How to Self Publish Your Book: From Idea to Bookstore (And All the Steps In-Between)
Empowering a child’s imagination through reading is one of life’s greatest gifts. As colorful illustrations leap off each page, a bedtime story can send kids to far-off destinations, on wondrous adventures, and through magical journeys.
If you’ve ever dreamed of becoming part of the magic and writing a children’s book, the process may seem complicated and confusing. Is it better to self publish or to find a publisher? How much will it cost? Do I need a distributor? How on earth do I get my story out of my head, onto paper, and into bookstores???
Meet Megan Meyer, a first-time children’s author I interviewed about writing, illustrating, and self-publishing her new book, Larriot the Liger. A story 5 years in the making, Megan discusses the challenges, setbacks, and triumphs she faced while creating Larriot. Megan explains how she went from having zero experience in professional writing to becoming a successful, first-time author and self publisher. She also explains the definition of a liger—yes, it’s a real animal!
Do you have an idea you’ve been dreaming of turning into a book but don’t know where to get started? Are you ready to become a published author? Read an excerpt from our interview below, then listen to the full Megan Meyer Interview and be inspired to bring your story to life!
Robert: How did you go about finding someone to print your book?
Megan: Well, it was really important to us that we found a printer who would be able to deliver a professional product in the end. We didn’t want to look like this was our first go at writing or publishing a children’s book. We wanted to blend in with all the major publishers, if it eventually got into a major store like Barnes and Noble or Borders. So, the first step was internet searching for a printer that specializes in children’s books. It didn’t turn up that many options, but there was about six or seven different printers that we had send us samples in the mail so we could sort of feel the quality and look at the pictures and see if there was something with bright colors that we could picture the quality that our book would come out like. And there was a lot of unprofessional, poorly bound books that we weren’t that happy with from a lot of printers. Actually, I would say one of the most frustrating processes of creating this book was just finding a printer that we were happy with.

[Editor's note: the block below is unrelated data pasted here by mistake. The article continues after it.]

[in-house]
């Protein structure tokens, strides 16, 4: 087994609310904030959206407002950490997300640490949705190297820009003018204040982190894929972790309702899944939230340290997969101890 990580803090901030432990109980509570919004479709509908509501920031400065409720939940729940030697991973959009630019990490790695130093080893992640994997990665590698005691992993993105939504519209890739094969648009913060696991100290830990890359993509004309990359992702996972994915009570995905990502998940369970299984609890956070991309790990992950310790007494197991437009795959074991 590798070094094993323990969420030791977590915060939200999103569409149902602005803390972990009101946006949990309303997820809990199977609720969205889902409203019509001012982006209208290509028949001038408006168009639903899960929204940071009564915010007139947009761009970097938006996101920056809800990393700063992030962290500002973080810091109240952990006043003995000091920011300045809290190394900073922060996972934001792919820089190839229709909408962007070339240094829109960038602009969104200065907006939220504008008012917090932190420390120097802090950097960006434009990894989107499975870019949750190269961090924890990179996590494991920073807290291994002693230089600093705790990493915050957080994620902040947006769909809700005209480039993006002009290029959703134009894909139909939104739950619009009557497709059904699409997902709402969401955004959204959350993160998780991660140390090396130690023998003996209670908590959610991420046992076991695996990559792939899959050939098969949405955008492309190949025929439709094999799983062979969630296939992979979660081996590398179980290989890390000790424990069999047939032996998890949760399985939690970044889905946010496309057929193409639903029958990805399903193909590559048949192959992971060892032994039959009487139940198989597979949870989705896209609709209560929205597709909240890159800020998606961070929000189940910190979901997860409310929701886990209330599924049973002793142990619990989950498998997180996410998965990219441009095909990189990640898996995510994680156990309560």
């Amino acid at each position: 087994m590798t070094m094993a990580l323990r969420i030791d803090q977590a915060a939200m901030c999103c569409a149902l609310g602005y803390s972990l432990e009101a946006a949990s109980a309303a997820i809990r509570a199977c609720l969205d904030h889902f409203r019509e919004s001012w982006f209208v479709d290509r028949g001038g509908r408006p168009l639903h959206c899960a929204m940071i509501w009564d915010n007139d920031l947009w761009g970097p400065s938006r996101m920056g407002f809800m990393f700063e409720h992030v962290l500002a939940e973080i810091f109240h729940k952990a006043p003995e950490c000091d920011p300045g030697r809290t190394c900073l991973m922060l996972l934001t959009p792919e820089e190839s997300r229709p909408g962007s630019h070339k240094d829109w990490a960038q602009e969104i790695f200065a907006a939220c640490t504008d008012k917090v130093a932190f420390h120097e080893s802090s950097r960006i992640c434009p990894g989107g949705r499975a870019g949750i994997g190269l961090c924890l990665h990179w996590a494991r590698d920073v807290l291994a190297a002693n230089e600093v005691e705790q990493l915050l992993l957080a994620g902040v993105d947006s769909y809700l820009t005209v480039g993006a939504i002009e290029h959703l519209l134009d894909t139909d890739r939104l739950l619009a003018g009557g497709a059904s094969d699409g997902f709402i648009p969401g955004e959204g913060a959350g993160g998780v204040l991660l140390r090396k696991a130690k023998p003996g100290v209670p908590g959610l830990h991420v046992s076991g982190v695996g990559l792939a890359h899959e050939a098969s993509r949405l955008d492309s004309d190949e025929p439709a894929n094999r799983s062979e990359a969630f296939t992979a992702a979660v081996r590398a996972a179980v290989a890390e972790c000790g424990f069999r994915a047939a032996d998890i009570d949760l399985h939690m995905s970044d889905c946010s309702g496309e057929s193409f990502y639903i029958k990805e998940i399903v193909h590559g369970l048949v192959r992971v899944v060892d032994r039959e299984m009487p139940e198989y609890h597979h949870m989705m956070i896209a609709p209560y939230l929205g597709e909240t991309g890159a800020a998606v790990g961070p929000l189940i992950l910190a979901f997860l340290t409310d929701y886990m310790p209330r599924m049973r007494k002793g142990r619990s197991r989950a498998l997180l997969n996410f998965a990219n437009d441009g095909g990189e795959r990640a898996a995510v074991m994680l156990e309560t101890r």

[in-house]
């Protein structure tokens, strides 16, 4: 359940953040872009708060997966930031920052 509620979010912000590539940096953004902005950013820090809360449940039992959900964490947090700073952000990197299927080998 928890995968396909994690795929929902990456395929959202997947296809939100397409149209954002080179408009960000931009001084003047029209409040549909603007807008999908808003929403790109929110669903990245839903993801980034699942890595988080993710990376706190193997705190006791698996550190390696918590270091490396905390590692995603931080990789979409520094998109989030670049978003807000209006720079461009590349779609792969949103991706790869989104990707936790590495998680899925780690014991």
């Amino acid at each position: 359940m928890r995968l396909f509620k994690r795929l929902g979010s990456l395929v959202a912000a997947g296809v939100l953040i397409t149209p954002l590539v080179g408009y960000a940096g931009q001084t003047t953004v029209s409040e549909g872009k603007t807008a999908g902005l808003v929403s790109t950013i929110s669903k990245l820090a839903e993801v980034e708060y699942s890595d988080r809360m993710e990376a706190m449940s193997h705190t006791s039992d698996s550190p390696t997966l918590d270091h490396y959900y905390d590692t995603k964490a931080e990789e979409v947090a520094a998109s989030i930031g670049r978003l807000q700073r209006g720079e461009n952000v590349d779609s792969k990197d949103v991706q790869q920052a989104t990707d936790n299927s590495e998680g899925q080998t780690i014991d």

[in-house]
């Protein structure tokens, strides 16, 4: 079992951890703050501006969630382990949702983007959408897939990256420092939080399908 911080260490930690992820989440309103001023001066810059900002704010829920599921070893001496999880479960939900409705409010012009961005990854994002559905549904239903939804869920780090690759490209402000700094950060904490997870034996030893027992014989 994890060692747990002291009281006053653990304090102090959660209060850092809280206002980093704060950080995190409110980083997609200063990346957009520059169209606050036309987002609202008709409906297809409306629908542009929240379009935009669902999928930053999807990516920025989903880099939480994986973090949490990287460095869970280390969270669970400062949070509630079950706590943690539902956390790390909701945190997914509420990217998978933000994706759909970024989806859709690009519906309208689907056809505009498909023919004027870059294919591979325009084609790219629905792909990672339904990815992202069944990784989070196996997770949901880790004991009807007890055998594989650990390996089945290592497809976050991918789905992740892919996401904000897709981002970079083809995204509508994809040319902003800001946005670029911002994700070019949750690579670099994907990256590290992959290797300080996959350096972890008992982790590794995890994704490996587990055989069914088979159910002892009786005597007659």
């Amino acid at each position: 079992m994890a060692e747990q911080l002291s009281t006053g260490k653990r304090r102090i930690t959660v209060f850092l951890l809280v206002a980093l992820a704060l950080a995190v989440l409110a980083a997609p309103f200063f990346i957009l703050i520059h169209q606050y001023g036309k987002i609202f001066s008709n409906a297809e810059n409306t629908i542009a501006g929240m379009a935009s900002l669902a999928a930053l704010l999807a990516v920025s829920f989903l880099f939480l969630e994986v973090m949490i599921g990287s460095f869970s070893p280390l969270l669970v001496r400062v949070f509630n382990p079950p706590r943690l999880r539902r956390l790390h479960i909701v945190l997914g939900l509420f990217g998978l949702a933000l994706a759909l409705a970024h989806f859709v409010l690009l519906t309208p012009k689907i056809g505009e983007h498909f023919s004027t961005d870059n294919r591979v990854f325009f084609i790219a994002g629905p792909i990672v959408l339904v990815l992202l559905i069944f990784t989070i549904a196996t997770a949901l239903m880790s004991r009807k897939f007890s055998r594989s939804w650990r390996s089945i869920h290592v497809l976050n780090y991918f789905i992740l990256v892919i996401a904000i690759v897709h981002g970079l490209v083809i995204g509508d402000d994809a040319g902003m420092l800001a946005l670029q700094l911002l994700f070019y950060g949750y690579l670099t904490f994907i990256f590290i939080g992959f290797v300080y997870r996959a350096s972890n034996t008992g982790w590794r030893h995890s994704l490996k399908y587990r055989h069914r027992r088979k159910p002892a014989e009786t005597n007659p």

Robert: So, that was a problem then. I mean, you would think that there would be so many printers out there that would jump at this and have the resources to do it, but you’re saying it was actually very difficult.
Megan: Yeah. And one of the problems was that we were looking to find and work with the actual printer. There’s a lot of middlemen on the internet that target people who are self-publishing. They go between you and the printer in actually getting your book printed and they take a cut. It was hard to actually find the printer themselves and work directly with them, because we wanted to cut out extra people taking a cut of our profits.
Robert: So what do these middlemen do? Do they make life a little bit easier or do they simply just connect you to the printer?
Megan: Well, they can make life a little bit easier. They’re companies that provide printing services, and they will help you layout your book, and if you need it they will register the ISBN number for you, but those are all things you can do by yourself. If you don’t have any experience in layout or don’t know how to do that than it might be very helpful for you to use one of them.
Learn how you can self publish your book! Download “How to Self Publish” Interview Now!